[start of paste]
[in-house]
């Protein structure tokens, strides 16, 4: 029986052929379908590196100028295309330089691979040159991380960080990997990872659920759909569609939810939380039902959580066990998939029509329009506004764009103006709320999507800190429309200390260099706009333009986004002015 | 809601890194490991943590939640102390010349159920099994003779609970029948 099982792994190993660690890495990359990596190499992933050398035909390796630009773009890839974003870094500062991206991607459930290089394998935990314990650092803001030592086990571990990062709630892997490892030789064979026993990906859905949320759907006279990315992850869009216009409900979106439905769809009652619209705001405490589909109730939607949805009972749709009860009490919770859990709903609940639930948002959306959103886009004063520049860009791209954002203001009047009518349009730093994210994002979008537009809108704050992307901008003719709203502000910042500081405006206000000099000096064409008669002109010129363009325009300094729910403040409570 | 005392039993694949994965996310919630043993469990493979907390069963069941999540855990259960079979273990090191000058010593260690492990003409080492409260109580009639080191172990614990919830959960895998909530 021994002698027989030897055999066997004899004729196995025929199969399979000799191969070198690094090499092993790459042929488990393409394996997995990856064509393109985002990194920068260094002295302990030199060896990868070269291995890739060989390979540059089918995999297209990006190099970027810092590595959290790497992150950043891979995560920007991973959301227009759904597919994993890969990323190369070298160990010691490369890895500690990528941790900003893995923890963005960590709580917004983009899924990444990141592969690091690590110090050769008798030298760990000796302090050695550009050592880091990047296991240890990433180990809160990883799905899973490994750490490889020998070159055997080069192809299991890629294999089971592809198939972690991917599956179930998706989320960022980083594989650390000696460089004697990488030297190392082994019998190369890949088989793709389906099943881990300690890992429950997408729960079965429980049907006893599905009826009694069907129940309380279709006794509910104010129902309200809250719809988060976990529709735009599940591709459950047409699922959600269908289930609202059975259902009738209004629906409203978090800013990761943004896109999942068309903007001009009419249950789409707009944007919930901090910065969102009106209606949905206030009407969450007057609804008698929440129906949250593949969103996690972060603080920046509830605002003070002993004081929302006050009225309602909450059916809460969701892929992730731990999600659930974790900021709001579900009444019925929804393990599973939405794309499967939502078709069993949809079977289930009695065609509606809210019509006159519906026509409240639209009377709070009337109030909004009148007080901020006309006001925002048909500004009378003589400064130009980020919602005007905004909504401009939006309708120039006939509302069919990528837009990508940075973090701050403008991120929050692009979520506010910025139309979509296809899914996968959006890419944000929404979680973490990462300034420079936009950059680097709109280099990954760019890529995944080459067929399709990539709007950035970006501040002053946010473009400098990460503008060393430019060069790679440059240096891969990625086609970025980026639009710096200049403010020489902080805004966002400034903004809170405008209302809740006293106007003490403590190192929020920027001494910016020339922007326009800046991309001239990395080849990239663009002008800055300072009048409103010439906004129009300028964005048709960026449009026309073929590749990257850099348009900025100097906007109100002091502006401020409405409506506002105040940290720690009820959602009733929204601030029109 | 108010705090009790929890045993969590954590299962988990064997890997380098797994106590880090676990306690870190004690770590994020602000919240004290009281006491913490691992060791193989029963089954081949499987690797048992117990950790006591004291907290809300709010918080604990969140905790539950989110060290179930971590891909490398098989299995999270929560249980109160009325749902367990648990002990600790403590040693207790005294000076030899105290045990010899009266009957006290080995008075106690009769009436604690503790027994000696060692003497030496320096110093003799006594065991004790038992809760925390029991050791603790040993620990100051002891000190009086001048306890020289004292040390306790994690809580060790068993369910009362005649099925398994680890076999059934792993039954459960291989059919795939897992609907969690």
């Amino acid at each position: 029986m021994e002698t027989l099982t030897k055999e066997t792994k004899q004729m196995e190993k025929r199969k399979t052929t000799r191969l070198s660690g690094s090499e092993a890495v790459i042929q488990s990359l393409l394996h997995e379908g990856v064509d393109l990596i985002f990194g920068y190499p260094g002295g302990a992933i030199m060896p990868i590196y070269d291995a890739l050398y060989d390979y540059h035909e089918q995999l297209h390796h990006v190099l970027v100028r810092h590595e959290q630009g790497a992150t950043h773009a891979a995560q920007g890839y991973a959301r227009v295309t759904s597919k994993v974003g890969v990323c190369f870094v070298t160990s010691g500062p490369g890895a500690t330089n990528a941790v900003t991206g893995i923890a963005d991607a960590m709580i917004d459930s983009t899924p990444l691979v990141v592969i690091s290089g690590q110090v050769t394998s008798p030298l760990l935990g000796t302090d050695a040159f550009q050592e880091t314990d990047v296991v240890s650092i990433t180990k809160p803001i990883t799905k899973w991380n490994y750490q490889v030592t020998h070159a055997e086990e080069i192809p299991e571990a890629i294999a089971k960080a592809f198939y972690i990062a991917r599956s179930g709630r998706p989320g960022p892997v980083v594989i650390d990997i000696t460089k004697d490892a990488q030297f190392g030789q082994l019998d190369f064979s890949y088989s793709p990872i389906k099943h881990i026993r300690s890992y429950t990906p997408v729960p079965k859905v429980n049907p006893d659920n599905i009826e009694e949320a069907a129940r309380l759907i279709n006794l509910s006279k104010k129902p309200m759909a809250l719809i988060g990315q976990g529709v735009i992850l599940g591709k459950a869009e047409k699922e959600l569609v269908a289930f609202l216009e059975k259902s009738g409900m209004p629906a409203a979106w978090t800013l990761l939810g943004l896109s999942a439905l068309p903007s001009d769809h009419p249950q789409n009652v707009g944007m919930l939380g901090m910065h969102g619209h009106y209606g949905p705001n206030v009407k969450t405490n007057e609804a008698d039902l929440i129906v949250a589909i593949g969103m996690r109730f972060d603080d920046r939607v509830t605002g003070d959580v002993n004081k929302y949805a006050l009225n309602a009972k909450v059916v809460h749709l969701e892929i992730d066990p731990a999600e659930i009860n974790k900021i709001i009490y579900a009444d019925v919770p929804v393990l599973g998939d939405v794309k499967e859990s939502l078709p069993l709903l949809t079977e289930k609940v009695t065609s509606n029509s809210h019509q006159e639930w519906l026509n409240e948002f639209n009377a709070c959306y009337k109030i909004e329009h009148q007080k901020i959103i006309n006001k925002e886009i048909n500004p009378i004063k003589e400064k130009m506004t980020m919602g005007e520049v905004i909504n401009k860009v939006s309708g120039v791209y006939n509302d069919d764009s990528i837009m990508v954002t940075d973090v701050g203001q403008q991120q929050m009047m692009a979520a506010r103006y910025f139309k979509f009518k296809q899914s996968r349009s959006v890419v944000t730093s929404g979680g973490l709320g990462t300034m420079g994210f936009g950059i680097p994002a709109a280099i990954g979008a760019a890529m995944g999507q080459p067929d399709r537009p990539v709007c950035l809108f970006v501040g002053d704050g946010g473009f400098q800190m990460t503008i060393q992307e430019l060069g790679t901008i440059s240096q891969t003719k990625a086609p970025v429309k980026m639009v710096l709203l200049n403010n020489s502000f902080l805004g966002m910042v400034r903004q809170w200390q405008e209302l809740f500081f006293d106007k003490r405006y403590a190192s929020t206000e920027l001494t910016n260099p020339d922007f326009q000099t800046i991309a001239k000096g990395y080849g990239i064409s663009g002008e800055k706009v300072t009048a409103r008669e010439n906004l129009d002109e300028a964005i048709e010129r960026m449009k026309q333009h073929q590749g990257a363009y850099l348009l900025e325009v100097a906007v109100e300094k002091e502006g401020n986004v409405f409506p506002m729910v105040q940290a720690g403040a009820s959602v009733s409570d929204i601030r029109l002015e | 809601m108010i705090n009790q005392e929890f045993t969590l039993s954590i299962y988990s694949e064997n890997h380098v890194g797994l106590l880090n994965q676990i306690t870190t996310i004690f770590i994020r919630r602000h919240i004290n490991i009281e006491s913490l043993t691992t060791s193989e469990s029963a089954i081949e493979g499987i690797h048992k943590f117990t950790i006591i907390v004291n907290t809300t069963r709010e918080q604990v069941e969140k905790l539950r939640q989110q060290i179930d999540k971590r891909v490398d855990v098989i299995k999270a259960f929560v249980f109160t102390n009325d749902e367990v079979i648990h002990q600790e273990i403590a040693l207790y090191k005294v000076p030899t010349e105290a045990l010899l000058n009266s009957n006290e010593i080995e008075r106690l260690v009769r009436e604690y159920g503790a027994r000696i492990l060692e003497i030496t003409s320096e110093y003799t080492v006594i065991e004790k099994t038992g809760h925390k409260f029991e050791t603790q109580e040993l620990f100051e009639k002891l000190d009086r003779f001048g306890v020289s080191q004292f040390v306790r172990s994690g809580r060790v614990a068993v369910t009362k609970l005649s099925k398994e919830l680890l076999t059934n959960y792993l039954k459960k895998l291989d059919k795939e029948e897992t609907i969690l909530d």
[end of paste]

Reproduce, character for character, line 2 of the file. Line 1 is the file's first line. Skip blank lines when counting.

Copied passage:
């Protein structure tokens, strides 16, 4: 029986052929379908590196100028295309330089691979040159991380960080990997990872659920759909569609939810939380039902959580066990998939029509329009506004764009103006709320999507800190429309200390260099706009333009986004002015 | 809601890194490991943590939640102390010349159920099994003779609970029948 099982792994190993660690890495990359990596190499992933050398035909390796630009773009890839974003870094500062991206991607459930290089394998935990314990650092803001030592086990571990990062709630892997490892030789064979026993990906859905949320759907006279990315992850869009216009409900979106439905769809009652619209705001405490589909109730939607949805009972749709009860009490919770859990709903609940639930948002959306959103886009004063520049860009791209954002203001009047009518349009730093994210994002979008537009809108704050992307901008003719709203502000910042500081405006206000000099000096064409008669002109010129363009325009300094729910403040409570 | 005392039993694949994965996310919630043993469990493979907390069963069941999540855990259960079979273990090191000058010593260690492990003409080492409260109580009639080191172990614990919830959960895998909530 021994002698027989030897055999066997004899004729196995025929199969399979000799191969070198690094090499092993790459042929488990393409394996997995990856064509393109985002990194920068260094002295302990030199060896990868070269291995890739060989390979540059089918995999297209990006190099970027810092590595959290790497992150950043891979995560920007991973959301227009759904597919994993890969990323190369070298160990010691490369890895500690990528941790900003893995923890963005960590709580917004983009899924990444990141592969690091690590110090050769008798030298760990000796302090050695550009050592880091990047296991240890990433180990809160990883799905899973490994750490490889020998070159055997080069192809299991890629294999089971592809198939972690991917599956179930998706989320960022980083594989650390000696460089004697990488030297190392082994019998190369890949088989793709389906099943881990300690890992429950997408729960079965429980049907006893599905009826009694069907129940309380279709006794509910104010129902309200809250719809988060976990529709735009599940591709459950047409699922959600269908289930609202059975259902009738209004629906409203978090800013990761943004896109999942068309903007001009009419249950789409707009944007919930901090910065969102009106209606949905206030009407969450007057609804008698929440129906949250593949969103996690972060603080920046509830605002003070002993004081929302006050009225309602909450059916809460969701892929992730731990999600659930974790900021709001579900009444019925929804393990599973939405794309499967939502078709069993949809079977289930009695065609509606809210019509006159519906026509409240639209009377709070009337109030909004009148007080901020006309006001925002048909500004009378003589400064130009980020919602005007905004909504401009939006309708120039006939509302069919990528837009990508940075973090701050403008991120929050692009979520506010910025139309979509296809899914996968959006890419944000929404979680973490990462300034420079936009950059680097709109280099990954760019890529995944080459067929399709990539709007950035970006501040002053946010473009400098990460503008060393430019060069790679440059240096891969990625086609970025980026639009710096200049403010020489902080805004966002400034903004809170405008209302809740006293106007003490403590190192929020920027001494910016020339922007326009800046991309001239990395080849990239663009002008800055300072009048409103010439906004129009300028964005048709960026449009026309073929590749990257850099348009900025100097906007109100002091502006401020409405409506506002105040940290720690009820959602009733929204601030029109 | 108010705090009790929890045993969590954590299962988990064997890997380098797994106590880090676990306690870190004690770590994020602000919240004290009281006491913490691992060791193989029963089954081949499987690797048992117990950790006591004291907290809300709010918080604990969140905790539950989110060290179930971590891909490398098989299995999270929560249980109160009325749902367990648990002990600790403590040693207790005294000076030899105290045990010899009266009957006290080995008075106690009769009436604690503790027994000696060692003497030496320096110093003799006594065991004790038992809760925390029991050791603790040993620990100051002891000190009086001048306890020289004292040390306790994690809580060790068993369910009362005649099925398994680890076999059934792993039954459960291989059919795939897992609907969690």